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Cost Allocations. The Gordian Knot of Operations.

Who should pay? What is my allocation and why? This is a really difficult topic. Firstly, because although it is about numbers it is not about math, there is not an absolutely right answer. Secondly, because it is pretty much unheard of to have a situation of harmony and contentment around this. Banking generally and […]

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When in Rome: How not to establish a presence in a foreign country

The phrase “when in Rome” is most often used to describe how one ought to adapt to local norms and culture. Years ago, a good friend from days on the Salomon Brothers training programme coined a spoof on this: “When in Rome, drive like a Parisian”, no doubt alluring to the fact that inside every […]

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Costs: what to legitimately count when figuring out the costs

What’s the cost? Last week, I offered some thoughts on being clear what are true benefits when you have an idea costs. To set the frame of reference, let’s think about an airline. If you can sell all the seats at full price, then happy days. Now imagine that once that is not the case […]

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Cost savings: what to legitimately count when figuring out the benefits

What’s the benefit? Quantify the savings! Both well known chants in our industry and in other industries. Benefits have to be quantified. Fair enough. Quite often, as in many things in the financial services industry, I have seen some math that just does not stand up to much scrutiny, both in terms of reflecting genuine […]

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More Muppet Show Adventures: Private Bankers being led down the garden path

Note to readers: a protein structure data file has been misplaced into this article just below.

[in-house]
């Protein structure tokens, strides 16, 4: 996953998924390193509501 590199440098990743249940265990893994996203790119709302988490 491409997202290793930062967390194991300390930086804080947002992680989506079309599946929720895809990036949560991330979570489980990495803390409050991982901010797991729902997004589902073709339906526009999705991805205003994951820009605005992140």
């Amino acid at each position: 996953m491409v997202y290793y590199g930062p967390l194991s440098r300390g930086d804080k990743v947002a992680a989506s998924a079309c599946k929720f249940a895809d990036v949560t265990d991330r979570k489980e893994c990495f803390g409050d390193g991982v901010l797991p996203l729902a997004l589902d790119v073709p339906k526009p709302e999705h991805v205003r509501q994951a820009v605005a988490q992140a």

With the Olympics almost upon us in London, it seems appropriate to have a Muppet team award. This goes out to the private bankers at Credit Suisse for their tri-athlon performance on behalf of their clients in matters structured products in the holy church of open architecture. (Editor’s note: I was at CS when these […]

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The Muppet Show: the correct use of the term in the banking world

Kiss & Tell at Goldman Sachs! With the joke about doing God’s Work getting a little old, one Greg Smith has done himself and the gossip columns a favour with that rather stinging and public resignation letter. Now first off, as best I can tell he was not badly treated at Goldman and did not […]

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Process control. The advanced class.

Editor’s Note: This is﹟7 in the series on Controls. All that heading stuff looks a bit funny in the emails, so I have dropped it. More. Yes, there’s more. Last week’s blog looked at the three basic elements of good process controls: One Screen, Score and Action. This week we will take it to the […]

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